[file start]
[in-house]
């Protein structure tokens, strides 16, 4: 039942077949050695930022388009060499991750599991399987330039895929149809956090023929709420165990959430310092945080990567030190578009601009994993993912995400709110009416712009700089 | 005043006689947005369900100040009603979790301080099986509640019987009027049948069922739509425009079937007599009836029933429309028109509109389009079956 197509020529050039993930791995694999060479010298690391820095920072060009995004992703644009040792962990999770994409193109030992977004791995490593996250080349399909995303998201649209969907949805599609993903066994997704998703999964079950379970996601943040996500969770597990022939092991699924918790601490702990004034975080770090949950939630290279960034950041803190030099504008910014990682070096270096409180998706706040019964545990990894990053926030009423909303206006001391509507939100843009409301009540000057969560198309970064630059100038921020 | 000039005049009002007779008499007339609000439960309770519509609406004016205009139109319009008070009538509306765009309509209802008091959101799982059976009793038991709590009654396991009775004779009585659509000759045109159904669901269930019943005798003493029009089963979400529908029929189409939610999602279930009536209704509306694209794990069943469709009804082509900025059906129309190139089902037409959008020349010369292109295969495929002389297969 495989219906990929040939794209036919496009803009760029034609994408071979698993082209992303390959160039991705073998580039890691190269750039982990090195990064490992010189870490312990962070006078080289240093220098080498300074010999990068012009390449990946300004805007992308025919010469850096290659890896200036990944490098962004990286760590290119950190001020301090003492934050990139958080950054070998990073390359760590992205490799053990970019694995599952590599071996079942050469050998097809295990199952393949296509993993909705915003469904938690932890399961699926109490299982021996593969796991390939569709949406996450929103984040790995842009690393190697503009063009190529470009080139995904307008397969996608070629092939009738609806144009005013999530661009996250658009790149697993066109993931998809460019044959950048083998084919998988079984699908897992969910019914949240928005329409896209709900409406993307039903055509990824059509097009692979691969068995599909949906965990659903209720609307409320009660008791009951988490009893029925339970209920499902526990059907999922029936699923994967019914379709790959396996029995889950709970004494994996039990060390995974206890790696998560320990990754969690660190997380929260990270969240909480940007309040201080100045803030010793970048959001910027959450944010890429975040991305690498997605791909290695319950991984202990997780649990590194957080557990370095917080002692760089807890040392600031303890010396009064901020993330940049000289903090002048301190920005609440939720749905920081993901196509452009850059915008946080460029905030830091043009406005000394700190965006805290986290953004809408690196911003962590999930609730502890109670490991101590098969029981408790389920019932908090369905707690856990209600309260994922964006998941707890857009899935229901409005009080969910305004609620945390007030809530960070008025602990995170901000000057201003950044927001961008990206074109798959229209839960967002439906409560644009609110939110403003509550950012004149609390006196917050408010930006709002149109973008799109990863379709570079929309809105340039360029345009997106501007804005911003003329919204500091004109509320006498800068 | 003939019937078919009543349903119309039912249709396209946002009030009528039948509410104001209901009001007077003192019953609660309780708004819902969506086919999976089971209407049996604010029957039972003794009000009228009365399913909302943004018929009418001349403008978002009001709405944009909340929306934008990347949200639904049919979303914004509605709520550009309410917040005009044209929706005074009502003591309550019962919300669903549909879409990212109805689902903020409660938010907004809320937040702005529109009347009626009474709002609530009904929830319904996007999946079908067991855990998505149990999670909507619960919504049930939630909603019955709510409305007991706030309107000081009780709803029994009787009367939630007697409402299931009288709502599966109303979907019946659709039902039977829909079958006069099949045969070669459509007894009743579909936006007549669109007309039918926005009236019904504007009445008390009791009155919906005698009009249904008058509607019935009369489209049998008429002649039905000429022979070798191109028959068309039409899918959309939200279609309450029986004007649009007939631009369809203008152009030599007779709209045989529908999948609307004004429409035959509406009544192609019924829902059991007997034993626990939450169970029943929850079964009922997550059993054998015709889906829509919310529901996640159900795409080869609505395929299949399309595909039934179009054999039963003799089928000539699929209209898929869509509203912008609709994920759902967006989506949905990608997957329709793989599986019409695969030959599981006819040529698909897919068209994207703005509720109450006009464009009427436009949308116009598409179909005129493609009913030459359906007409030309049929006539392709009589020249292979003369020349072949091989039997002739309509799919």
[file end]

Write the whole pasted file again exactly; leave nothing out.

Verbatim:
[in-house]
């Protein structure tokens, strides 16, 4: 039942077949050695930022388009060499991750599991399987330039895929149809956090023929709420165990959430310092945080990567030190578009601009994993993912995400709110009416712009700089 | 005043006689947005369900100040009603979790301080099986509640019987009027049948069922739509425009079937007599009836029933429309028109509109389009079956 197509020529050039993930791995694999060479010298690391820095920072060009995004992703644009040792962990999770994409193109030992977004791995490593996250080349399909995303998201649209969907949805599609993903066994997704998703999964079950379970996601943040996500969770597990022939092991699924918790601490702990004034975080770090949950939630290279960034950041803190030099504008910014990682070096270096409180998706706040019964545990990894990053926030009423909303206006001391509507939100843009409301009540000057969560198309970064630059100038921020 | 000039005049009002007779008499007339609000439960309770519509609406004016205009139109319009008070009538509306765009309509209802008091959101799982059976009793038991709590009654396991009775004779009585659509000759045109159904669901269930019943005798003493029009089963979400529908029929189409939610999602279930009536209704509306694209794990069943469709009804082509900025059906129309190139089902037409959008020349010369292109295969495929002389297969 495989219906990929040939794209036919496009803009760029034609994408071979698993082209992303390959160039991705073998580039890691190269750039982990090195990064490992010189870490312990962070006078080289240093220098080498300074010999990068012009390449990946300004805007992308025919010469850096290659890896200036990944490098962004990286760590290119950190001020301090003492934050990139958080950054070998990073390359760590992205490799053990970019694995599952590599071996079942050469050998097809295990199952393949296509993993909705915003469904938690932890399961699926109490299982021996593969796991390939569709949406996450929103984040790995842009690393190697503009063009190529470009080139995904307008397969996608070629092939009738609806144009005013999530661009996250658009790149697993066109993931998809460019044959950048083998084919998988079984699908897992969910019914949240928005329409896209709900409406993307039903055509990824059509097009692979691969068995599909949906965990659903209720609307409320009660008791009951988490009893029925339970209920499902526990059907999922029936699923994967019914379709790959396996029995889950709970004494994996039990060390995974206890790696998560320990990754969690660190997380929260990270969240909480940007309040201080100045803030010793970048959001910027959450944010890429975040991305690498997605791909290695319950991984202990997780649990590194957080557990370095917080002692760089807890040392600031303890010396009064901020993330940049000289903090002048301190920005609440939720749905920081993901196509452009850059915008946080460029905030830091043009406005000394700190965006805290986290953004809408690196911003962590999930609730502890109670490991101590098969029981408790389920019932908090369905707690856990209600309260994922964006998941707890857009899935229901409005009080969910305004609620945390007030809530960070008025602990995170901000000057201003950044927001961008990206074109798959229209839960967002439906409560644009609110939110403003509550950012004149609390006196917050408010930006709002149109973008799109990863379709570079929309809105340039360029345009997106501007804005911003003329919204500091004109509320006498800068 | 003939019937078919009543349903119309039912249709396209946002009030009528039948509410104001209901009001007077003192019953609660309780708004819902969506086919999976089971209407049996604010029957039972003794009000009228009365399913909302943004018929009418001349403008978002009001709405944009909340929306934008990347949200639904049919979303914004509605709520550009309410917040005009044209929706005074009502003591309550019962919300669903549909879409990212109805689902903020409660938010907004809320937040702005529109009347009626009474709002609530009904929830319904996007999946079908067991855990998505149990999670909507619960919504049930939630909603019955709510409305007991706030309107000081009780709803029994009787009367939630007697409402299931009288709502599966109303979907019946659709039902039977829909079958006069099949045969070669459509007894009743579909936006007549669109007309039918926005009236019904504007009445008390009791009155919906005698009009249904008058509607019935009369489209049998008429002649039905000429022979070798191109028959068309039409899918959309939200279609309450029986004007649009007939631009369809203008152009030599007779709209045989529908999948609307004004429409035959509406009544192609019924829902059991007997034993626990939450169970029943929850079964009922997550059993054998015709889906829509919310529901996640159900795409080869609505395929299949399309595909039934179009054999039963003799089928000539699929209209898929869509509203912008609709994920759902967006989506949905990608997957329709793989599986019409695969030959599981006819040529698909897919068209994207703005509720109450006009464009009427436009949308116009598409179909005129493609009913030459359906007409030309049929006539392709009589020249292979003369020349072949091989039997002739309509799919």